Most of the stars in our universe die from natural causes: exploding its outer layers, by means of an explosion that ends in the form of a supernova or simply cooling due to lack of fuel.
However, stars that live in the inner zone of your galaxy may not be so lucky. The supermassive black hole that lives at the heart of most galaxies could pull on them so much that it ends up ripping them apart. Astronomers call this process “spaghetti” (although its proper name is tidal interruption event). However, despite knowing about its existence, this is the first time we have been able to observe this event.
A team of astronomers, including lead researcher Giacomo Cannizzaro and Peter Jonker from the Netherlands SRON Space Research Institute / Radboud University, has observed spectral absorption lines caused by strands of a spaghetti star.
And we had never seen the actual material ligaments, as in a physical object that not only emits light but also blocks. These spectral absorption lines have been contemplated while observing one of the poles of a black hole; specifically AT 2019dsg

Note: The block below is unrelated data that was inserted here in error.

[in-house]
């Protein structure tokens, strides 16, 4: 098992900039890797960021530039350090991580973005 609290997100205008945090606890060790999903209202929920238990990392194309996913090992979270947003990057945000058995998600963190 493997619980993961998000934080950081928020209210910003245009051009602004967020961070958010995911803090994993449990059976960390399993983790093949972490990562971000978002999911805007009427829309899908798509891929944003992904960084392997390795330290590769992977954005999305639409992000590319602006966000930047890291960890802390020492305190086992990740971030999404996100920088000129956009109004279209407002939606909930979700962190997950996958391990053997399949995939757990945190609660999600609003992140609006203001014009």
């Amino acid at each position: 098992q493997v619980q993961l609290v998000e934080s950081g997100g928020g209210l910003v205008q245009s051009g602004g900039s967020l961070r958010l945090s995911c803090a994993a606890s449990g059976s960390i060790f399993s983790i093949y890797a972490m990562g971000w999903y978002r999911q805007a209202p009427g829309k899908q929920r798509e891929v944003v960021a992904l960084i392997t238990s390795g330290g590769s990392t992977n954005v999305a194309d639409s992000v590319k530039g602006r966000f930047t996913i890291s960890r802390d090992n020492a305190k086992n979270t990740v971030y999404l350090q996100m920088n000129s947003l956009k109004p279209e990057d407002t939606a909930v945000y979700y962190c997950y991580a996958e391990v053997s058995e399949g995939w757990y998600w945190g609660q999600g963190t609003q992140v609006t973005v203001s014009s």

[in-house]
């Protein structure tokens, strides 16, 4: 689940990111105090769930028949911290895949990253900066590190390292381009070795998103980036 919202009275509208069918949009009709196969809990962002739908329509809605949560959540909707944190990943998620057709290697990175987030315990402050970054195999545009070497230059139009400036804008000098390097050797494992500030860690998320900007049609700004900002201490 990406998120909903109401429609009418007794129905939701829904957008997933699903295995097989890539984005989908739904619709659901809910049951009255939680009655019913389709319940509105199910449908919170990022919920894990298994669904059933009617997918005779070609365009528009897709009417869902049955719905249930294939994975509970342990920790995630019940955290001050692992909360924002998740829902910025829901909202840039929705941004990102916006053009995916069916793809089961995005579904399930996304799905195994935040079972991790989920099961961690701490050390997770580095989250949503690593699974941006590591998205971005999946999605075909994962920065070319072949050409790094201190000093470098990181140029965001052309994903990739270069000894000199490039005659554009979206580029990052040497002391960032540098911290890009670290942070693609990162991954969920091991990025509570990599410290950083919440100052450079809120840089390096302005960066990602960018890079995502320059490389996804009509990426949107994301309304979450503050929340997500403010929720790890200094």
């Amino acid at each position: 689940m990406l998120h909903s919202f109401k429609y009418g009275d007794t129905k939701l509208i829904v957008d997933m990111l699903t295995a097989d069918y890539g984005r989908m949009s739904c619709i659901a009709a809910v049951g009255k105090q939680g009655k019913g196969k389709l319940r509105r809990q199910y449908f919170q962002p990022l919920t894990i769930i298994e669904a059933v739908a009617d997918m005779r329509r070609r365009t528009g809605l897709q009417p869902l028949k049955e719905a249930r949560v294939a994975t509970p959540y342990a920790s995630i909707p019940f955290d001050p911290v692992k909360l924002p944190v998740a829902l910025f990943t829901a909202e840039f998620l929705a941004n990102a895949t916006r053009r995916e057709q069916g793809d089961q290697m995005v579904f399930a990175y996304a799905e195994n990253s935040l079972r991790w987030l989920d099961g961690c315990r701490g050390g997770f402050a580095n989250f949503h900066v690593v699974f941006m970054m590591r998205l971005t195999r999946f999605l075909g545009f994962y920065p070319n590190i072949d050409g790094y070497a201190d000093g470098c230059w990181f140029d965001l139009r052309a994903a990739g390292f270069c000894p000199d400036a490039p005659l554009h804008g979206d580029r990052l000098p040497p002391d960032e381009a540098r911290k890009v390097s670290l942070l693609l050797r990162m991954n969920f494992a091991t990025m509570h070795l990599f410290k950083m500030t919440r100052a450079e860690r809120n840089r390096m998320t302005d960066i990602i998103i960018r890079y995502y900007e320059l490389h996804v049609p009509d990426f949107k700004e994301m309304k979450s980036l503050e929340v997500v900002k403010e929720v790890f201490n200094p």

It was already evident that black holes may have a disk of accretion material around their equator, but absorption lines on the pole of a black hole suggest that there is a long strand wrapped many times around the black hole, like a ball of thread: the actual material of a freshly torn star.
The accretion disk is the only part of a black hole system that emits X-ray radiation that astronomers can measure. If you looked straight ahead, you wouldn’t see the X-rays of the accretion disk.
“In addition, the absorption lines are narrow,” says Giacomo Cannizzaro (SRON / Radboud University), leader of the work that publishes the Monthly Notices of the Royal Astronomical Society. “They don’t magnify with the Doppler effect, as you would expect when looking at a spinning disk.”